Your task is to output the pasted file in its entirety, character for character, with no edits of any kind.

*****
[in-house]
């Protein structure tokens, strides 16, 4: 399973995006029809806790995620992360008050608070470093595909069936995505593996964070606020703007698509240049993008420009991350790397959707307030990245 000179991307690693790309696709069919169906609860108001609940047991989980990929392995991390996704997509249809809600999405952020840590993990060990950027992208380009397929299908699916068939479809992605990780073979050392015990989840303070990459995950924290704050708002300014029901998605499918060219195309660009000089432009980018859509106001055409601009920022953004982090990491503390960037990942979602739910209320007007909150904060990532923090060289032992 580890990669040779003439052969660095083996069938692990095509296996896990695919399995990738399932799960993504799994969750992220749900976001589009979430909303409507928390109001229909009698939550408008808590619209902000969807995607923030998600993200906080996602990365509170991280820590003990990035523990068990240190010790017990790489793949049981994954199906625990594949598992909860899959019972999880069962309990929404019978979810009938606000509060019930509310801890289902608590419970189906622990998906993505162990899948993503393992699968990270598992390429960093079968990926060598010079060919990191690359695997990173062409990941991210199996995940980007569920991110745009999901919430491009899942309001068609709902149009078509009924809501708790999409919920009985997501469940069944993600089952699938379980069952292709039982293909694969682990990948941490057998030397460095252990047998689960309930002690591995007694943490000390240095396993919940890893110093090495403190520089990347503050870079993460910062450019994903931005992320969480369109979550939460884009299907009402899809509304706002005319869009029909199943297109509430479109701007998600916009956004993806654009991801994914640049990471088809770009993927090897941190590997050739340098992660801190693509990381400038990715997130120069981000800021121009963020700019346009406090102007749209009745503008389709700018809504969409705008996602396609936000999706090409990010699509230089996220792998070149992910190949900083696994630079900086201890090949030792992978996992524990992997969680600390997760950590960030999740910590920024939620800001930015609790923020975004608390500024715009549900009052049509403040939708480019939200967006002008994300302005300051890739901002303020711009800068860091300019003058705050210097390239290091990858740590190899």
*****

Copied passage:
[in-house]
């Protein structure tokens, strides 16, 4: 399973995006029809806790995620992360008050608070470093595909069936995505593996964070606020703007698509240049993008420009991350790397959707307030990245 000179991307690693790309696709069919169906609860108001609940047991989980990929392995991390996704997509249809809600999405952020840590993990060990950027992208380009397929299908699916068939479809992605990780073979050392015990989840303070990459995950924290704050708002300014029901998605499918060219195309660009000089432009980018859509106001055409601009920022953004982090990491503390960037990942979602739910209320007007909150904060990532923090060289032992 580890990669040779003439052969660095083996069938692990095509296996896990695919399995990738399932799960993504799994969750992220749900976001589009979430909303409507928390109001229909009698939550408008808590619209902000969807995607923030998600993200906080996602990365509170991280820590003990990035523990068990240190010790017990790489793949049981994954199906625990594949598992909860899959019972999880069962309990929404019978979810009938606000509060019930509310801890289902608590419970189906622990998906993505162990899948993503393992699968990270598992390429960093079968990926060598010079060919990191690359695997990173062409990941991210199996995940980007569920991110745009999901919430491009899942309001068609709902149009078509009924809501708790999409919920009985997501469940069944993600089952699938379980069952292709039982293909694969682990990948941490057998030397460095252990047998689960309930002690591995007694943490000390240095396993919940890893110093090495403190520089990347503050870079993460910062450019994903931005992320969480369109979550939460884009299907009402899809509304706002005319869009029909199943297109509430479109701007998600916009956004993806654009991801994914640049990471088809770009993927090897941190590997050739340098992660801190693509990381400038990715997130120069981000800021121009963020700019346009406090102007749209009745503008389709700018809504969409705008996602396609936000999706090409990010699509230089996220792998070149992910190949900083696994630079900086201890090949030792992978996992524990992997969680600390997760950590960030999740910590920024939620800001930015609790923020975004608390500024715009549900009052049509403040939708480019939200967006002008994300302005300051890739901002303020711009800068860091300019003058705050210097390239290091990858740590190899």